April Fools Melange

No jokes here, no tricks. At one time, back in February, I was tempted to create a hoax for April Fools’ Day, but exhaustion and wiser thoughts (this year) have intervened. Simply, I’m the April Fool (although not, sadly, by birth).

Today’s Sci-Fi Birthdays (and other reading notes)

Two of my favorite science-fiction writers, especially in my teens, are April Fools babies: Samuel R. Delany and Anne McCaffrey. Happy birthday, both!

Delany’s Babel-17 in an almost-first edition perforated for some reason with dart-holes

The first I’ve mentioned several times on the blog, so I hope you have been doing your research and clicked the links that were available then (and the two I just provided can take you to those previous references). He is an interesting man, however unexpectedly different in so many ways from what I guessed as a youth. I still like his writing. I intend to reread The Einstein Intersection, Babel-17 and Nova very soon (maybe also The Jewels of Aptor—my first guidepost toward Robert Graves and The White Goddess).

Of the two, however, Ms. McCaffrey probably flashed my imagination more when I was young. She’s the woman who created the Dragonriders of Pern, a series which I still devour, although I haven’t jumped on the newest books co-written with her son. I reread the first three books again just a few years ago, intending to go all the way through the series, but I only made it through the first three before other reading ripped me away. I actually enjoyed them almost as much as when I was a boy.

McCaffrey’s Restoree — a first edition — I wonder if any of my ancient paperbacks are worth anything; I did write in most of them

I began with McCaffrey, however, with her first-published science fiction book, a then-strange blend of traditional romance fiction and science fiction, Restoree. It was one of many books that I read because of my sister’s influence, which explains my sometimes strange reading experiences. That was not my first novel with a female protagonist, presumably thanks again to Margaret, but it was a unique book for me. I reread it again about the turn-of-the-century, and it has held up extremely well. If  you clicked the link on the book, you know what I did not, that the book was intended to provide a critique of the standardized simpering-female-in-boots-and-bikini subject to the slavering lust of bug-eyed monsters from outer space. What I did get out of it, even as a child, was an appreciation for an active, even heroic female protagonist. Of course, at nearly the same time I encountered John Norman’s Gor books—which although beginning well as Edgar Rice Burroughs-style planetary romance, degenerated quickly into sadomasochistic porn (really). Although I kept reading them through about ten books in the series—far from the complete list—even my slavering, hormonal adolescent self realized there was something wrong there, perhaps thanks to Ms. McCaffrey! Appropriately or perhaps ironically, both series—McCaffery’s Pern and Norman’s Gor—were published originally by Ballantine Books.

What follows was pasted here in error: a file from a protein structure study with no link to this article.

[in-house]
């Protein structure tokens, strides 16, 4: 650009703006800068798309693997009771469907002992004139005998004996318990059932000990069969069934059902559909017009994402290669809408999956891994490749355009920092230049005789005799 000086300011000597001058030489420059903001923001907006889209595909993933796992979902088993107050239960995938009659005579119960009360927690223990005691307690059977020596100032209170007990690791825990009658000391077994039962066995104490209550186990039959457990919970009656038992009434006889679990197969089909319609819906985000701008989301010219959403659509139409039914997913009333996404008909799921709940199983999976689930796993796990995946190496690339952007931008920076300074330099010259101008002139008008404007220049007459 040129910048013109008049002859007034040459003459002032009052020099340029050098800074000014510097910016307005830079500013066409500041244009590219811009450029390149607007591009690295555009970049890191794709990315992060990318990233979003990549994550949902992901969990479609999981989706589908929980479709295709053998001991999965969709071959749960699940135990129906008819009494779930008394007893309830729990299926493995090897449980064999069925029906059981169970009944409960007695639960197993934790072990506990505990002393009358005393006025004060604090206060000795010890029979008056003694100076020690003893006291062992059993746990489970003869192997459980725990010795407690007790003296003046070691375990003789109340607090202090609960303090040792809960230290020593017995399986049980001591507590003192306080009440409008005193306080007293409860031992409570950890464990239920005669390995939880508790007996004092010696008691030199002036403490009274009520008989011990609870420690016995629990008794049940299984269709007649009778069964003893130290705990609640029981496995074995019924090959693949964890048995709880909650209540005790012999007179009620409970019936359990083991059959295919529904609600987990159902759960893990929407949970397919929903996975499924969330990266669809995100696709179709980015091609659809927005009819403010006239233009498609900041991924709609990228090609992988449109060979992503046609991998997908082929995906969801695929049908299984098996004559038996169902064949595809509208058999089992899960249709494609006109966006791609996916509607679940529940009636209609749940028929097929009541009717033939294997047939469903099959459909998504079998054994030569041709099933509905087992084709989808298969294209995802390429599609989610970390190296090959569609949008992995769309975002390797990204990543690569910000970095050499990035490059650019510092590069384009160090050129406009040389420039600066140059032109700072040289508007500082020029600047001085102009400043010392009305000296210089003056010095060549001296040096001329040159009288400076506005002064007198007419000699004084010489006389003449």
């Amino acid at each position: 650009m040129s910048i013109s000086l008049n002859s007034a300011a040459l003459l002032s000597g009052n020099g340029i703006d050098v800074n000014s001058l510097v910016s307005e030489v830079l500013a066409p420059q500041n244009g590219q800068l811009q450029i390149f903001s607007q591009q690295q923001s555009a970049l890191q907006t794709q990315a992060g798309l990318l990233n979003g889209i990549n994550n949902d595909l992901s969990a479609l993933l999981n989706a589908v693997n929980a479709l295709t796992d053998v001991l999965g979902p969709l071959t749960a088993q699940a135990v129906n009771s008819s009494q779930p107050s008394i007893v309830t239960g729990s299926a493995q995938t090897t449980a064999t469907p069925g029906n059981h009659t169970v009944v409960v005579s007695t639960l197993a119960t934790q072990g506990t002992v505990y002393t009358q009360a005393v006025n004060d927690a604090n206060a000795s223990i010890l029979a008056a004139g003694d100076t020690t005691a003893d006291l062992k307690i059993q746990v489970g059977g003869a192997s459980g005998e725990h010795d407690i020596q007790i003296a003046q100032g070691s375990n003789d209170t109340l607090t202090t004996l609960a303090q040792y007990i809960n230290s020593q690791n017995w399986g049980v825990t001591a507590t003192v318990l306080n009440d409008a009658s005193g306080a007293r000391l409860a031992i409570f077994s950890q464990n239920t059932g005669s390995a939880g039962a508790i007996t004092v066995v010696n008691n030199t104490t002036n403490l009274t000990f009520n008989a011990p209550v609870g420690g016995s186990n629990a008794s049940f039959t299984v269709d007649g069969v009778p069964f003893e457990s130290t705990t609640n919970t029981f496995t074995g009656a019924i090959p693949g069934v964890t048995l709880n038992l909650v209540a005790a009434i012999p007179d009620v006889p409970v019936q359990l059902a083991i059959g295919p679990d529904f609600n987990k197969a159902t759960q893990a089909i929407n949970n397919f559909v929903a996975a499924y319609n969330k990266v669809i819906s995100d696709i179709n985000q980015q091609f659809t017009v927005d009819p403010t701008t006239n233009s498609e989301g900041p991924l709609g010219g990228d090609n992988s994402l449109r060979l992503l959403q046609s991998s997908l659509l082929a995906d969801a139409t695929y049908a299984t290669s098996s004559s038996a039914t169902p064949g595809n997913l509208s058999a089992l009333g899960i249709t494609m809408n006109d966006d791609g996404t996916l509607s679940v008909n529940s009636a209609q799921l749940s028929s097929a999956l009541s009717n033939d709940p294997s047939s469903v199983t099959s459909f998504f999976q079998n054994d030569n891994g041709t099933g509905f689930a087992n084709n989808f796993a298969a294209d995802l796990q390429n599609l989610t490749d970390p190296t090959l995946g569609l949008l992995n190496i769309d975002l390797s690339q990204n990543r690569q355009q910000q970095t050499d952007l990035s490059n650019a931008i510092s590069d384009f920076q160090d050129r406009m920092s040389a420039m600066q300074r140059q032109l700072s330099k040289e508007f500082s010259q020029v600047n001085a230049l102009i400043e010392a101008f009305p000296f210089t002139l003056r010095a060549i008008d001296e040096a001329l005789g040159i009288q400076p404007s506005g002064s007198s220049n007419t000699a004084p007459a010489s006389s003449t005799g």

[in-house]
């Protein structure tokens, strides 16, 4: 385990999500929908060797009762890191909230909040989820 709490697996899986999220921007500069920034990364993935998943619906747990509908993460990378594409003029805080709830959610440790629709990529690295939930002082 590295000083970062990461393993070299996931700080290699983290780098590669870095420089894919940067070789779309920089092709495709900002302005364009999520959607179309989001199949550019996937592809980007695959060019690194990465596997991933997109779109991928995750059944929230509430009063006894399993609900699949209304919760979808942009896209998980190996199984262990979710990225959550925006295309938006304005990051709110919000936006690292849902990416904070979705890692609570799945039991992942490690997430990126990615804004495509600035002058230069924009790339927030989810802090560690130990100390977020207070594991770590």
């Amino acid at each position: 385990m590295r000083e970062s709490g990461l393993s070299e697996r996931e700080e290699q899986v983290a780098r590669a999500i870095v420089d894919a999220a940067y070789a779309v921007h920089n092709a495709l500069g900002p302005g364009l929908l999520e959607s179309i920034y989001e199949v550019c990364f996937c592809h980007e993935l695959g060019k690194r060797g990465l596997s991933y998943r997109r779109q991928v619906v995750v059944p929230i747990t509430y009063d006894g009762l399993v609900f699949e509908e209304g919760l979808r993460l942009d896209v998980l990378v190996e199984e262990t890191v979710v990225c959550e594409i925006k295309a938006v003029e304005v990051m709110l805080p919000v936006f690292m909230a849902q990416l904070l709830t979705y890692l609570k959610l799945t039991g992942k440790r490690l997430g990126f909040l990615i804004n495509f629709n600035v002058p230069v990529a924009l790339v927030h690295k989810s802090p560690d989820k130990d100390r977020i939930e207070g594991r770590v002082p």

Speaking of reading. I have a good, solid start on my Sepharad research book I mentioned buying on our recent overnight trip to Illinois, and learning true stuff for once hasn’t seemed to stall me out writing fictitious stuff on the same (or related) subject(s)—a bad issue with me ever since college. I subbed for the Andrew art teacher on Tuesday, and while sitting—watching two or three students draw, paint, scratch—I added half a dozen more handwritten pages to Søren and Nathan’s first adventure. (I am still not sure about Nathan’s name. How about Adnah? Affrah? Akam? Tahmid? Uryon?)